The Internet is important for MMOs like food is important for life. Without the Internet, we can't have an MMO. So the speed in which we interact with the Internet has huge impacts on performance, kind of.
There are two things that matter when it comes to the Internet. Ping and speed. Ping is how fast data transfers from your computer, to the Internet, and to the game's servers (or whatever you want to access) then return back. Until it reaches "instant," this will continue to give you massive gains for your game.
Speed on the other hand, determines download speed and can contribute to latency (how much you can download at a time determines how well your Internet bends to various things like opening a web browser, downloading something, etc.).
The Power of Speed
As our industry progresses, so does the size of the games. WildStar is 17 gigs, WoW is 25 gigs, and The Elder Scrolls Online is past 30 gigs. Yet, rural areas and even urban ones in America are lacking. DSL is still vastly far behind, in Atlanta AT&T's top speed is 45 Mbps and that's at nearly $70 a month on a promotional rate.
Which, isn't really affordable. It's a huge issue. However, anything less than 40 ping and more than 3Mbps is enough for gaming. There is an bazillion articles about Internet speed, but I figured I'd share our own stories so you can compare.
I recently polled the Ten Ton Crew about their Internet speeds to the following results:
David Piner - Bushmaster
Comcast - 50 Mbps
I pay for 50Mbps, I receive 57 Mbps. My upload speed is advertised at 10, but I usually get 12. I pay $39.99 a month to Comcast. My speedtest ping is 10. I can download TESO in an afternoon, if that, and it's awesome. I currently live in Atlanta.
I used to live in south Georgia, the max Internet speed was 6Mbps.
Karen Hertzberg - Managing Editor EQHammer
Charter - 60 Mbps
Karen lives in the midwest, which is typically terrible for Internet, but Charter pulls through for her, with Internet faster than mine. Not only that, but Karen got her Internet upgraded from 30 to 60 for free!
Greg Dodd - Senior Editor ESportsMax
Bell Aliant - 50 Mbps
Greg gets some crazy upload (20 Mb/S) and the standard of 50 Mbps. It's great for streamer, but he doesn't notice the difference from his previous provider.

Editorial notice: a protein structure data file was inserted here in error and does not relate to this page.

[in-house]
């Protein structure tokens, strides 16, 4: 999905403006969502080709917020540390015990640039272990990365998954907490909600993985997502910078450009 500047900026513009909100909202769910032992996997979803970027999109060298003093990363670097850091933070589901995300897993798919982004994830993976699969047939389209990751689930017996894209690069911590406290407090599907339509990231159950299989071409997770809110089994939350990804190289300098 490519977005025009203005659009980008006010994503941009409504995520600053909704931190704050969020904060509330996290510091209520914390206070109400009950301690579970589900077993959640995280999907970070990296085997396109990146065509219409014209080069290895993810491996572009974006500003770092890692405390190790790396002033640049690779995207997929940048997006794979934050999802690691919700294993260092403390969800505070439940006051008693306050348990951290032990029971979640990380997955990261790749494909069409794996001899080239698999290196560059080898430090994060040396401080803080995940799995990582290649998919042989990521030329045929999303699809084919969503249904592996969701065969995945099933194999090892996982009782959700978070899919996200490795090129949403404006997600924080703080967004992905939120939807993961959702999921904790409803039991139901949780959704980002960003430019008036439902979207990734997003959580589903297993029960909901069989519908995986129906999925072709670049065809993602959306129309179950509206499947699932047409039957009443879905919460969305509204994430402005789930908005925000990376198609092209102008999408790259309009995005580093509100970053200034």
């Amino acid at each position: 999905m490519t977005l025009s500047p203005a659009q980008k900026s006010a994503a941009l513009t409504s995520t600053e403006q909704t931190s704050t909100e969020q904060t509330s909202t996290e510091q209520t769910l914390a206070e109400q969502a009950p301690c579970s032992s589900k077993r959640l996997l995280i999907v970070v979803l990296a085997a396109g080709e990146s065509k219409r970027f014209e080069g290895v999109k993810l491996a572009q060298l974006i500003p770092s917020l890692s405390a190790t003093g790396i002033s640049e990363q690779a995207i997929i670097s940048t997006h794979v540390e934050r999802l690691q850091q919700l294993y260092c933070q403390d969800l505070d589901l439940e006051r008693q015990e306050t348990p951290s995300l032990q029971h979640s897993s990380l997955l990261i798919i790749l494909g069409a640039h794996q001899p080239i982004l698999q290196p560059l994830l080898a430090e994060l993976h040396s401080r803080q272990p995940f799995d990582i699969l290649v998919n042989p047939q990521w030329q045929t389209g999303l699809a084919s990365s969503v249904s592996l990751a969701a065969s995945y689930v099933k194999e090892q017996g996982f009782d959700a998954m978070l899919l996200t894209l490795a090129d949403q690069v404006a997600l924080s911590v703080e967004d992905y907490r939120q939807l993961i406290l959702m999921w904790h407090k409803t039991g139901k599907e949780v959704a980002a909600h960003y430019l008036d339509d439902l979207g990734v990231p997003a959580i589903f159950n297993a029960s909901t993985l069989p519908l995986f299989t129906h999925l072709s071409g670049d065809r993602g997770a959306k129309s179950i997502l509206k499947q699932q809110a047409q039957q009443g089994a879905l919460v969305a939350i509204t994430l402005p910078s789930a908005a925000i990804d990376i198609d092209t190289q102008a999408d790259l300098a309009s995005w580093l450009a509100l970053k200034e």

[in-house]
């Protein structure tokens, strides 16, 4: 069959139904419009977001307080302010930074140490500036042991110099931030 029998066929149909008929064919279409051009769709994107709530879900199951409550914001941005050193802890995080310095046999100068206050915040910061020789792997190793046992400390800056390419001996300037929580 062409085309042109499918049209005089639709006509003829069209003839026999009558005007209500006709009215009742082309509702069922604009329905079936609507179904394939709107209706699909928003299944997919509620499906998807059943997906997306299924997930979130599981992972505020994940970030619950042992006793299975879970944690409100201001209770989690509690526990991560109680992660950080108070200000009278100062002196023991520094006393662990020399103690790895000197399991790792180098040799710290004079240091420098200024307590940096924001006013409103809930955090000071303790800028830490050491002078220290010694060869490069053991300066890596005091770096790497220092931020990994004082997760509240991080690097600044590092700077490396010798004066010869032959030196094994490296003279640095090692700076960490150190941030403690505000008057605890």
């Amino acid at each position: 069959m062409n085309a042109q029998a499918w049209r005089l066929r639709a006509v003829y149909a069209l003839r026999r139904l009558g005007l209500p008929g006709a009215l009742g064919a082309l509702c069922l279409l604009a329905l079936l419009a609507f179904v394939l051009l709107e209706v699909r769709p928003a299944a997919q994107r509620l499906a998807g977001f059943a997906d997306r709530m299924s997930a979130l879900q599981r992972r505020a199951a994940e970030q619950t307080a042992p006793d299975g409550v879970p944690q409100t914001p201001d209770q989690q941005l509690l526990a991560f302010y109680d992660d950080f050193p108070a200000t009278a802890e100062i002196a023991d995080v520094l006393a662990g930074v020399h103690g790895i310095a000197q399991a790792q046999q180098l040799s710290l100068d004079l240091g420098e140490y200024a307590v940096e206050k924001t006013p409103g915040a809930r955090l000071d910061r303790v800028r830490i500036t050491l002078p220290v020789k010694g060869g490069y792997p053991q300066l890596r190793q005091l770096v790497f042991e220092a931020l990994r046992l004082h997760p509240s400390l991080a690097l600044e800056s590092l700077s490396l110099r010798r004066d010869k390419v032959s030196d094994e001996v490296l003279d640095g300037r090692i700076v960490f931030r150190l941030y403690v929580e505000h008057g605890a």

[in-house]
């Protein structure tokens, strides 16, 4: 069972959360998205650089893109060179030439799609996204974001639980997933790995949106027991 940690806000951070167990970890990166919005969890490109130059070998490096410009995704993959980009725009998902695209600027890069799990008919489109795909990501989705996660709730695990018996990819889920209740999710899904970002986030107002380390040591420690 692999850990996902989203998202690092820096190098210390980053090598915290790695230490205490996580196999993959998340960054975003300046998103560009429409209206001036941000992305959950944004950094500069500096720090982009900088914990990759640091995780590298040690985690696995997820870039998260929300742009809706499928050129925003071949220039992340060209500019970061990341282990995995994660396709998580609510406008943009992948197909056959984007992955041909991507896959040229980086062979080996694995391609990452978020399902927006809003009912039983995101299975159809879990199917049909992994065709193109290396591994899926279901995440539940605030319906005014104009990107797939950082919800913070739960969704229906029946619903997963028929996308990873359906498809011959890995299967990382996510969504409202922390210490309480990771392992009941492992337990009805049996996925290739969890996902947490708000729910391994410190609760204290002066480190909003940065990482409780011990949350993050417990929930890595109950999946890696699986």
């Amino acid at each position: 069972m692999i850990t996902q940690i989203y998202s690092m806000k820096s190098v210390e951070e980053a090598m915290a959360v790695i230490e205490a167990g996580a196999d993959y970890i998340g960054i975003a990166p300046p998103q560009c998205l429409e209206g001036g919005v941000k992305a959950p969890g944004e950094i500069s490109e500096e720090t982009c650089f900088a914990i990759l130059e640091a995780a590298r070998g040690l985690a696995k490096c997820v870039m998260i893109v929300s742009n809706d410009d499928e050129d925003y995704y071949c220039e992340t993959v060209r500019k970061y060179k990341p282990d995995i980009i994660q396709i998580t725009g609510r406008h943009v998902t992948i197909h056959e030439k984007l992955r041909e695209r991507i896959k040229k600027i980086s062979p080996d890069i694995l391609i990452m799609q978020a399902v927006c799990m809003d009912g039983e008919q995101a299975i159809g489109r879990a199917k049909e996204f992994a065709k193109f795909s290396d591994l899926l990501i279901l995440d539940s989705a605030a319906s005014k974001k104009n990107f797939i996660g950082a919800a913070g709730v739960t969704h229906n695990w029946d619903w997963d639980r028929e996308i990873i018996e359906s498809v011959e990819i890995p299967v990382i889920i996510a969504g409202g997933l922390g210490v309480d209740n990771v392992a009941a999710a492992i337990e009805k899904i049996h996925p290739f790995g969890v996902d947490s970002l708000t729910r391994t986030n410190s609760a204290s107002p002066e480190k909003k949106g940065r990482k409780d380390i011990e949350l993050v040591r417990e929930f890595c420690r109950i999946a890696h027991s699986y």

Lewis Burnell - Features Editor
PlusNet - 65 Mbps
England / United Kingdom
Another happy customer, from the UK no less. You can remove torrent filtering, which is great for WoW patching, for five pounds a month.
Gunky - Grumpy Gamer
Huron - 1 Mbps
Rural Ontario, Canada
Gunky has to use microwave powers to get the Internet. I'm going to let his words speak for him:
Rural Ontario, Canada is pretty far on the left side of the bell curve when it comes to Internet speeds. Unlike urban customers, we don't have a lot of choice. The holdup is the telephone switch boxes - we still have analog switching and cables because there aren't enough customers out in the country for the phone companies to justify the expense of upgrading them to the more modern digital switches and cables.
For Internet options, we can go with good ol' reliable 56k dial-up, microwave-based broadband, 4G wireless or satellite. Dial-up is stable, but far too slow, and we would need a second phone line for a dedicated always-on Internet connection. Which we had for a number of years, recently, because it's all that was available. 4G wireless is fast and relatively stable, but comes packaged with unacceptable bandwidth caps - one cannot be an effective game journalist with a 50gb monthly bandwidth cap (that barely covers one game client these days, nevermind regular updates for several others), and that's one of the most expensive Residential packages. Satellite is super-fast, but requires the installation of cost-prohibitive equipment. That leaves microwave-based wireless broadband.
Unfortunately, microwave-based wireless has its own set of problems. First and foremost, it's really slow. 1 Meg download, less than half a Meg upload. I can usually stream YouTube videos on the lowest quality setting, but I might have to pause it and let the buffer bar fill way up first. Forget about Twitch.tv - when Turbine does their press sessions for DDO and LotRO, they use Twitch for most people, but make special concessions for me and my lousy Internet.
And that's on a clear, dry day. When it gets humid, or windy, or dusty from area farmers working the fields, or pollen-y because of all the lovely trees, the connection becomes unstable and slow. If leaves block line-of-sight between the transmitter tower and my little receiver box, I lose the connection. If a heavy rainstorm kicks up, I lose my connection. If a sparrow farts in the 5 or so mile span between the tower and my house, I lose my connection.
I'm glad that I'm not totally out of the party, but I yearn for something more modern and stable.
~ The Grumpy Gamer
Most of the TTH staff has at least 50 Mbps, no matter where they live. For all of us at that level, we're all happy with our Internet and our ISPs and pay around $40 a month for it.
For those like Gunky in the middle of nowhere, they're stuck with almost no Internet, and gaming is terrible and hard and impossible. For those, we shed ten tons of tears for, and hope that more people can get better Internet.
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